From your description, Pithy Wine is onto a unique way to promote their inventory; but just remember the wine should always be the star, not the technology.
Great story, we have been using an iPad in our wine room (cellar door) since the begining of May too,here in the Barossa Valley at Yalumba. Find customers love to use it, hopefully it will still be effective once the novelty has diminished! Collection of database members, vintage review videos from wine makers, photo gallery of vineyards and winery, and we encourage visitors to send an email from the ipad to family and friends, which we have set up as a seperate account. Like Mike’s idea of the backgorund and changed ours this morning! Agree the wine is the star of the show, but if we can gain any advatnage to make the visit memorable it’s all good!
Google maps comes in handy to, directing folk to other wineries.
Wine Room and Events Manager
Angaston South Australia
This strikes me along the same lines as self checkout in supermarkets, removing the customer from the human experience. I don’t want to go into a tasting room and face a computer – I go to wineries to get away from the office and have a delicious experience. Poking around on a computer at a tasting bar is too clinical for me.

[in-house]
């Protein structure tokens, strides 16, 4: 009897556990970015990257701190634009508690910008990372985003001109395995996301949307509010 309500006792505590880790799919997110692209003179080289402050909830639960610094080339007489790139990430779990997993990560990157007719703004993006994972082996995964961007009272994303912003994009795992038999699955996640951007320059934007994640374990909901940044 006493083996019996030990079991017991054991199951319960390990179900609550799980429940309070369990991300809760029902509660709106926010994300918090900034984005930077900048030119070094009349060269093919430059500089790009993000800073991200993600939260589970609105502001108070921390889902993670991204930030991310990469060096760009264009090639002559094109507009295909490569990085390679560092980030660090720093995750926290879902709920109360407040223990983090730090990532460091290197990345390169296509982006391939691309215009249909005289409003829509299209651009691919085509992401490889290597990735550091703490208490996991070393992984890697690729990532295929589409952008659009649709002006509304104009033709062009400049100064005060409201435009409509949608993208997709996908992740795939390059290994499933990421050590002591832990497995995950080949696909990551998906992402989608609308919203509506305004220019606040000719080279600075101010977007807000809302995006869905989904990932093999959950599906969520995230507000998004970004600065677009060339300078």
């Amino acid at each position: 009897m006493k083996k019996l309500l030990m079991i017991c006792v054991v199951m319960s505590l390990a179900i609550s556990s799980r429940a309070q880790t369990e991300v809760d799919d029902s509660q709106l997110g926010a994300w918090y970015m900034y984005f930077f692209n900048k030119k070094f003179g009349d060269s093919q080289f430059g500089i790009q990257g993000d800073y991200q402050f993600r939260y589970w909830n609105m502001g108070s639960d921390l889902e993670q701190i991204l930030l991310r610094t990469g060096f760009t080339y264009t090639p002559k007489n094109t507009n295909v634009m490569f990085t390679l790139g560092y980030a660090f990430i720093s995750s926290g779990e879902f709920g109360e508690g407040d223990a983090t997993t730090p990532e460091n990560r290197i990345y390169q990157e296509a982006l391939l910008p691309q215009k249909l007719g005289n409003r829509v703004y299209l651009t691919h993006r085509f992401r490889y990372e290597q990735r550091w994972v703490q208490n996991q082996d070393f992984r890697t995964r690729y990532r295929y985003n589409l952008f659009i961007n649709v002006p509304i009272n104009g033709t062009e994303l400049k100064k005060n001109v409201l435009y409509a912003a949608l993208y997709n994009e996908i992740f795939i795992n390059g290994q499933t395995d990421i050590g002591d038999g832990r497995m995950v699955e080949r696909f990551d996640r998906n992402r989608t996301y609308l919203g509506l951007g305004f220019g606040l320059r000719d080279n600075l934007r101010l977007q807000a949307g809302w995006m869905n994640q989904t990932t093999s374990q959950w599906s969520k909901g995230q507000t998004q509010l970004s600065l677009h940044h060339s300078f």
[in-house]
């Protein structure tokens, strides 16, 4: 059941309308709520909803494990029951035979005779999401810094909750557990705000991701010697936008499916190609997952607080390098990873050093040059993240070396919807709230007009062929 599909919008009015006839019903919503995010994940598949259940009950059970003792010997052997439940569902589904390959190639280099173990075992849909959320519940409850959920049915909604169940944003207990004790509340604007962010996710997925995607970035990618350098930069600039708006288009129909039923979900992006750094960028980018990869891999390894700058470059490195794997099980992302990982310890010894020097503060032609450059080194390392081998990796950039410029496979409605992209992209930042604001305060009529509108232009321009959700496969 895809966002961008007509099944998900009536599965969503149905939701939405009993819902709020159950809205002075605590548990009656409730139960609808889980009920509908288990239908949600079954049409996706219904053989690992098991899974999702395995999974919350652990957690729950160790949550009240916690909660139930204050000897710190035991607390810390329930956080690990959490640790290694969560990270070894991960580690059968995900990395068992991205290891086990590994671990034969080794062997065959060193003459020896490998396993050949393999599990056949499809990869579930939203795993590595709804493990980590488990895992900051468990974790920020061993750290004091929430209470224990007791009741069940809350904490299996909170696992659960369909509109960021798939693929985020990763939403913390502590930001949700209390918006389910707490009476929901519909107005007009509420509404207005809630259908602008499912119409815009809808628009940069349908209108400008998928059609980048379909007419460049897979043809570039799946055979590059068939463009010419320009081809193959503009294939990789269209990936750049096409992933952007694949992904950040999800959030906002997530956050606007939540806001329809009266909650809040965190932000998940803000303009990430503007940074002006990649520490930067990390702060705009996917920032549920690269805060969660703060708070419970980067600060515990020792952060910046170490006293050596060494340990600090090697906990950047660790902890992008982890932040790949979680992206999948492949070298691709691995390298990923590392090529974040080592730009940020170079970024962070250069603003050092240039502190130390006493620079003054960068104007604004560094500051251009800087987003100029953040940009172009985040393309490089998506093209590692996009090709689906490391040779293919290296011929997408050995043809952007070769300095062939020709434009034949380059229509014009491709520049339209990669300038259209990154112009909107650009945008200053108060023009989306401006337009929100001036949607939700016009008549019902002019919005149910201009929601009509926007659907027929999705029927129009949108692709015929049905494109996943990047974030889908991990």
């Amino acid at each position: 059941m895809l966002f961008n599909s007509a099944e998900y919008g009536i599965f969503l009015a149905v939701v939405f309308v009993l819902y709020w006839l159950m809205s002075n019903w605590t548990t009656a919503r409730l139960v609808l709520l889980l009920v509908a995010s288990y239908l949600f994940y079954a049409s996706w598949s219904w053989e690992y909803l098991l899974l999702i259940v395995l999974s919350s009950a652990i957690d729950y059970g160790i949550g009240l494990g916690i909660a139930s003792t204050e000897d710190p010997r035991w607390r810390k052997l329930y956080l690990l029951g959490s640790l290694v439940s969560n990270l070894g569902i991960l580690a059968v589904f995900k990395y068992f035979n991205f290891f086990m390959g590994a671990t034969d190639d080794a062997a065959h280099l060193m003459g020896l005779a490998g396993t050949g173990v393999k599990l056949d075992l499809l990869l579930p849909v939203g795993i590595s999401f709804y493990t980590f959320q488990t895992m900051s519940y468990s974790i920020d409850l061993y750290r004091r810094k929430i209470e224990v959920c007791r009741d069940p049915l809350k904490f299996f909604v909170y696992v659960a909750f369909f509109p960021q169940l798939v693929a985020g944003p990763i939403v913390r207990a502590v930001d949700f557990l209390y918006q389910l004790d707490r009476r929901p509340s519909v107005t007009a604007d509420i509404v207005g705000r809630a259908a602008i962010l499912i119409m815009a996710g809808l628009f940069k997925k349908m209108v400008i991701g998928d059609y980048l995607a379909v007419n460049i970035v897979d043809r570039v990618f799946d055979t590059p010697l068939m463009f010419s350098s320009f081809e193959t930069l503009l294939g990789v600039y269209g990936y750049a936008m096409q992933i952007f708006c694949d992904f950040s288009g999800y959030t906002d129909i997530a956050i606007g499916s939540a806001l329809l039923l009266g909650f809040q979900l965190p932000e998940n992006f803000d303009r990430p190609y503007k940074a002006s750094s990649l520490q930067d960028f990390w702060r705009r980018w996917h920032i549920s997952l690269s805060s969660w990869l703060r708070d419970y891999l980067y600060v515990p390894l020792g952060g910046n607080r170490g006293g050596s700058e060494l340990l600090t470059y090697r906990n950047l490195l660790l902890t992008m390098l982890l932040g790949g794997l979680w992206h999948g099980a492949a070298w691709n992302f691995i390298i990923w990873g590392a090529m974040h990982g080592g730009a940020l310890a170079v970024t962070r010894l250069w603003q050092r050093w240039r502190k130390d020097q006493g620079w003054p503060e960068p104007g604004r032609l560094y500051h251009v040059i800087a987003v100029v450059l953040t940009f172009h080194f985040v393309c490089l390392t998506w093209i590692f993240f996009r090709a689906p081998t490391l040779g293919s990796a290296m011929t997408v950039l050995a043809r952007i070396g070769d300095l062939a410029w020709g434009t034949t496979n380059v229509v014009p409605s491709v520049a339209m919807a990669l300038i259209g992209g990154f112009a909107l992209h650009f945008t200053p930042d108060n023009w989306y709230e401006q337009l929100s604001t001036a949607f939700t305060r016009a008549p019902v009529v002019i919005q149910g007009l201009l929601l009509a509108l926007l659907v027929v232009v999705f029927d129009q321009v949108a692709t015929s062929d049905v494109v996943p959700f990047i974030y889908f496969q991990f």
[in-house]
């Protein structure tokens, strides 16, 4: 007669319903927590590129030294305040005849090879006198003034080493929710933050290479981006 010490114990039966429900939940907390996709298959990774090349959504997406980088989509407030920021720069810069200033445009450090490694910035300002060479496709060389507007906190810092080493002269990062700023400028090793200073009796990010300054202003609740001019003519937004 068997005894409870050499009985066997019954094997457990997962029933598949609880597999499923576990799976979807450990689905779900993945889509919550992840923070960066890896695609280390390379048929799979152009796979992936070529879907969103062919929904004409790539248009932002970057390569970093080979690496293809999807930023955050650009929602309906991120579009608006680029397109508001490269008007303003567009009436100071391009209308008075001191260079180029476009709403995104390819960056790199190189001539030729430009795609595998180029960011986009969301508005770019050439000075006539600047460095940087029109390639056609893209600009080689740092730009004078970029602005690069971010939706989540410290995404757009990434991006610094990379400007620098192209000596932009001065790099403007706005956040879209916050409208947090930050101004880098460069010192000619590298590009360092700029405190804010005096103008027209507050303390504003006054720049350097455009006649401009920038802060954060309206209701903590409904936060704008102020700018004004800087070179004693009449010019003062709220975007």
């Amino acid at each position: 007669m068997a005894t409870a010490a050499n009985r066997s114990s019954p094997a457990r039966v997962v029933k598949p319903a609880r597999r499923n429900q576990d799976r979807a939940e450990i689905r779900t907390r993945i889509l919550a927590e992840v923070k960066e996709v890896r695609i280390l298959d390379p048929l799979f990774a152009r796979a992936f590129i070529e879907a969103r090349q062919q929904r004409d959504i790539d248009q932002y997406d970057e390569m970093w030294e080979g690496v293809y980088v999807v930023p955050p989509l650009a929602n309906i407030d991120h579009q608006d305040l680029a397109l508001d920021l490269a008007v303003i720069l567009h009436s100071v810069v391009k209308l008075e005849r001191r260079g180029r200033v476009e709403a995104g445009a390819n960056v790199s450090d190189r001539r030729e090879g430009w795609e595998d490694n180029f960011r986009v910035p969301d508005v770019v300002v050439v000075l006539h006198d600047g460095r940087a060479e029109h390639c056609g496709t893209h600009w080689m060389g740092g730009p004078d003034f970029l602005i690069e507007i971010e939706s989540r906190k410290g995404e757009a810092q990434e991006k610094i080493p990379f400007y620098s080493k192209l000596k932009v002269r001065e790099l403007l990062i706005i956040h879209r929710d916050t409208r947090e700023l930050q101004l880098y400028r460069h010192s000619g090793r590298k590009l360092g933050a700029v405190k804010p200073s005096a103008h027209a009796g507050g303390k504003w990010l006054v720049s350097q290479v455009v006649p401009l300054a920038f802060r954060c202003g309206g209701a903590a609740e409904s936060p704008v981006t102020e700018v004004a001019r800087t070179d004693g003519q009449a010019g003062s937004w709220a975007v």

You might think this article would be about Twisted Oak, but I have some real concerns about something as “liftable” as an iPad in a busy tasting room. When you have 20+ tasters on a holiday weekend it would be so easy for your $500 toy to leave the building. For a smaller intimate room like Pithy’s this might be easier to manage.
Also, when we opened our first TR several years ago we talked about having a PC set up for much the same purpose. I opted out of doing that for the reason stated by Anita, but also because that added an element of “technical support” to my tasting room management. While I will agree that an iPad probably has fewer support issues, you still have a network to maintain. And if someone goes “out of bounds” on your iPad (messes with configuration etc.) you gotta deal with that too.